This is my fourth year skiing and it’s been quite a journey up to now. I can remember the first time that I came out to ski a loop with fellow Carleton skiers Erika and Brian with my brand new “second hand” (courtesy of Karl Saidla) classic skis. I didn’t know how to ski or pole or anything, and it didn’t help that the others were skating and I was running along trying to keep up on classic skis. I made sure that I didn’t fall behind, and treated that workout with extreme seriousness. I was definitely skiing in the vicinity of zone 4/5 while they were cruising in Z1! Even with my shabby technique and virtually no knowledge of the sport I knew that if I really put my mind to it I just might be able to stay with them on the loop! I have come a long way from that (as least that’s what I tell myself) but it definitely takes a lot of diligence and commitment to become an “elite” Nordic skier.
There are four main things that I have come to learn that contribute to the success of a skier. As you keep improving up to the elite level where the miniscule things matter, the order of each aspect of an athlete’s repertoire changes slightly. As each year of training passes, you start to learn how your body will react to certain sessions, and you have to change your habits accordingly. Here are the things that I am trying to improve on from last year:
This is a tough one to try and keep top notch. I try my hardest to eat balanced meals but with time commitments of school and training sometimes food preparation takes a backseat. This month has been extremely hectic with starting of school, moving and figuring out my schedule. I have already gone though a 2kg jar of PB and this is a sign that I really have to try to balance out my PB and J diet. With time on my hands I can make a pretty mean beef souvlaki and vindaloo curry, but it is making it a priority that sometimes poses a problem.
Another difficult thing to get enough of at university is sleep, although I seem to be improving slightly at this as the years go by. I try and aim for about 8 hours a night and if that isn’t possible 8 hours a day (naps are essential!).
As my planting partner Zac Reimer states so prudently; sickness, soreness, and tiredness is all in your mind. This is not always a good motto to live by (I have learned the hard way) since you must listen to your body. To know when you are actually tired (your resting heart rate is 5 beats higher), or you have the early signs for a cold, comes with experience as each person’s body reacts differently. Training when you are on the edge of sickness only puts you farther back. Paying attention to signs of tiredness is not necessarily weakness; it’s the strength to listen. Teammates have been surprised to hear sentences like this come out of my mouth; “I’m going to drop back a bit since this is a little too fast for me to stay in Z1”, but I am finally starting to realize that being healthy is directly correlated to racing fast.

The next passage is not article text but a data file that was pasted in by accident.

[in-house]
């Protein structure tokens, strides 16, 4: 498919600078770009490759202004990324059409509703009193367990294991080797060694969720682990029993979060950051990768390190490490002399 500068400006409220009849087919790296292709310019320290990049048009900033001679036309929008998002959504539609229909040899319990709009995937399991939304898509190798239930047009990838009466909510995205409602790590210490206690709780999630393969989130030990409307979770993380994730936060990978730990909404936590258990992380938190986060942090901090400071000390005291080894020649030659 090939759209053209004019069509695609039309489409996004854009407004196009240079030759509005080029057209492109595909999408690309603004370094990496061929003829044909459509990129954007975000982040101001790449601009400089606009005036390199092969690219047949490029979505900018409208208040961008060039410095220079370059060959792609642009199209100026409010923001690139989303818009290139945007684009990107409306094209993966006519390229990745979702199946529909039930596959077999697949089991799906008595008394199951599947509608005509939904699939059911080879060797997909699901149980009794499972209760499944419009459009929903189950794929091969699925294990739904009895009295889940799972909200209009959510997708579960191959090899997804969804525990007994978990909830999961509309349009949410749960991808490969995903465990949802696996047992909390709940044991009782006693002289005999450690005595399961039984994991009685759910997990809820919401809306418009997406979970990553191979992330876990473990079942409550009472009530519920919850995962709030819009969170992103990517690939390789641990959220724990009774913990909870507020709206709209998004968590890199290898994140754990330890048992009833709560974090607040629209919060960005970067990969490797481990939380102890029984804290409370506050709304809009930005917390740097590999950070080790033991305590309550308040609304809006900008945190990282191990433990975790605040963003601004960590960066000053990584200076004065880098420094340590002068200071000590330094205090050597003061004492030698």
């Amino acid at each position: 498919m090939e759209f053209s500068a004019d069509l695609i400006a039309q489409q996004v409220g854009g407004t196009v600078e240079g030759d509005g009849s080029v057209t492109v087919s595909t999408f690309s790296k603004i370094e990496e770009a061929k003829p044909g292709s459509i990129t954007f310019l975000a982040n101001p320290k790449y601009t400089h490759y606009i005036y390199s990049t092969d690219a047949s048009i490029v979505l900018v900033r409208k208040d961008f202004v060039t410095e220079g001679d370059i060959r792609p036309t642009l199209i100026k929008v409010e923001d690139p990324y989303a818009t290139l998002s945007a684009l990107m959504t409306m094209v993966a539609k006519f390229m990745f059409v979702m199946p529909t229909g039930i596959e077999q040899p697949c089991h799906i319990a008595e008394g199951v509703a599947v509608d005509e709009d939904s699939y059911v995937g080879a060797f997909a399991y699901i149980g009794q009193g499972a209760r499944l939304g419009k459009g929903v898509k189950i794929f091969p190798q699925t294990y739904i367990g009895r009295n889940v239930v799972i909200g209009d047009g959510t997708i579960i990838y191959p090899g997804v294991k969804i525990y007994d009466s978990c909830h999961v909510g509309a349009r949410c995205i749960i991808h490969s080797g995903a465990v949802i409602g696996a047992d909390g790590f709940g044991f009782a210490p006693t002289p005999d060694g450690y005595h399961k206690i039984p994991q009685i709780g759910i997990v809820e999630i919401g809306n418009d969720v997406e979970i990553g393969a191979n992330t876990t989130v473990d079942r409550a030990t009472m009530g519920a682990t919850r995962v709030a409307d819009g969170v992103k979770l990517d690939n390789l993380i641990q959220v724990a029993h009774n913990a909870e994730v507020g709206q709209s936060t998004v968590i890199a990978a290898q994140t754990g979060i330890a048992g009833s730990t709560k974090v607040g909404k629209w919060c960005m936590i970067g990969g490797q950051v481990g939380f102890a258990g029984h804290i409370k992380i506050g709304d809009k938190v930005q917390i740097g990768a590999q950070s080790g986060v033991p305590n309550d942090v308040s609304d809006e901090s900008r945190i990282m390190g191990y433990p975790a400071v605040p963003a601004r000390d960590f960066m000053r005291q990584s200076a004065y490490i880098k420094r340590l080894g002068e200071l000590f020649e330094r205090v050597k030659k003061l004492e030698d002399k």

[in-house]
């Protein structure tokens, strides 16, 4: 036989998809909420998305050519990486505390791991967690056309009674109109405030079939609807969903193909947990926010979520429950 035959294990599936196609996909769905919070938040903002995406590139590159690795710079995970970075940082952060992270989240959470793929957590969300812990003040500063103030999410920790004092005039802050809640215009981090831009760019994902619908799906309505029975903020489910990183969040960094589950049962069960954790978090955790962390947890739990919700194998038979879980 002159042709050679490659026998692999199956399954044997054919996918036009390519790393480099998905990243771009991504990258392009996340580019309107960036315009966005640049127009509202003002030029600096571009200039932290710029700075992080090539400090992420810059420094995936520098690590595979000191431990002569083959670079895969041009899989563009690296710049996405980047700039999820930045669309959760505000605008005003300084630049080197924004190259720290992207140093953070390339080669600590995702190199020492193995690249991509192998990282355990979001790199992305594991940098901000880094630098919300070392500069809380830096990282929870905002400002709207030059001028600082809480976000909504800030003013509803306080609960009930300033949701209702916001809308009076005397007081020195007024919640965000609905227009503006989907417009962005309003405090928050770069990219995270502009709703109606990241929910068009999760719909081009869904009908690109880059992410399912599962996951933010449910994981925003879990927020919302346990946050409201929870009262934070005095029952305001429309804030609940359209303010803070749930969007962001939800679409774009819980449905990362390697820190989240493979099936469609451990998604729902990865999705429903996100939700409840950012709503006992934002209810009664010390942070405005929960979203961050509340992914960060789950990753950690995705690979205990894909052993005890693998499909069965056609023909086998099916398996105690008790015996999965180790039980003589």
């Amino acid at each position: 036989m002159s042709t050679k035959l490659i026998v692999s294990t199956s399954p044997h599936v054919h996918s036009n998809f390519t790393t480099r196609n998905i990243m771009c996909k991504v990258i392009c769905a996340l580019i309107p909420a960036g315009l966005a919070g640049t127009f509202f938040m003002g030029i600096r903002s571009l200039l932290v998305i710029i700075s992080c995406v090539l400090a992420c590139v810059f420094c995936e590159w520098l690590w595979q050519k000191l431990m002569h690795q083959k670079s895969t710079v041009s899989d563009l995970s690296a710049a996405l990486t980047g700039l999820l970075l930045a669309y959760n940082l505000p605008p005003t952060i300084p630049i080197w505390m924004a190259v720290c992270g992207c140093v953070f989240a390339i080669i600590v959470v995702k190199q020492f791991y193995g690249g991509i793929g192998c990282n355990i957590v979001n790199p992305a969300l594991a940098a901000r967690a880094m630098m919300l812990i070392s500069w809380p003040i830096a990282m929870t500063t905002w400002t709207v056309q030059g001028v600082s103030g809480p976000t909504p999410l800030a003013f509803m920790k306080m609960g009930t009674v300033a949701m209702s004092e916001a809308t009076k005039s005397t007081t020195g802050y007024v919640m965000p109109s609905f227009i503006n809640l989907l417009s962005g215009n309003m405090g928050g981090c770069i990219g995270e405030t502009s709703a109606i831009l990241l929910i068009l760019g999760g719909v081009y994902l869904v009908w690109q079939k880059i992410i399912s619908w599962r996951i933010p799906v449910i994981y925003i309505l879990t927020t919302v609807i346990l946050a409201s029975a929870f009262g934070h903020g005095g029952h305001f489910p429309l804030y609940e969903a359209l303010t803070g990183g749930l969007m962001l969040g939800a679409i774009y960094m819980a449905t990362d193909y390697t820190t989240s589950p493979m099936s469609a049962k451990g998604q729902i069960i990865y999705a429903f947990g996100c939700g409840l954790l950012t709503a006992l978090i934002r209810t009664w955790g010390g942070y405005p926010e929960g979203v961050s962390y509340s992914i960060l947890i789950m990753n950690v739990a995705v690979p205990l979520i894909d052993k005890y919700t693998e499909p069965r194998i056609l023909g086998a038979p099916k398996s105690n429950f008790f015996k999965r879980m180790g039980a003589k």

[editor’s note: I have never ever in my life heard Gavin say that a z1 pace is too fast for him – either he’s joking or he’s on another team I don’t know about.]
This is obviously an important aspect of the performance of a cross-country skier. It isn’t just the volume of training that correlates one to one on the results board, which is sometimes a difficult concept to grasp. Training smart by following a program tailored by an experienced individual is what leads to exceptional racing.
Peace of Mind
This aspect, which many people seem to overlook, is definitely one of the top elements of success for the elite athlete. Confidence in yourself to know that you can compete with your competitors is very important. When going up to a start line, I know that there is little that I can do except race with confidence. My performance will, with little variance, be directly related to my preparation coming into the race. By remaining relaxed and focused on the goal, you will race harder and faster and at the capabilities that your training gives you.
Races are not the only thing which you have to approach with the correct mind set. Sometimes it is even more important for you to have the positive approach to training and intensity sessions during the year. If at any point in the season you question yourself and the reason that you are doing intervals up penguin in the pouring rain at 8 in the morning, when you could easily be home in bed, then you are in trouble. A goal always helps to give a purpose for the seemingly meaningless training and this is one of the reasons that I enjoy doing some off-season racing (triathlons, road races, roller ski races). Being happy in other aspects of your life will also transcend to your focus and mindset when coming to training. Therefore it is good for athletes once in a while to take a step back and realize that there is no use getting too uptight over the demands of the sport.
To summarize in one sentence, have fun, be smart and try hard; and with this you will have the peace of mind to race fast!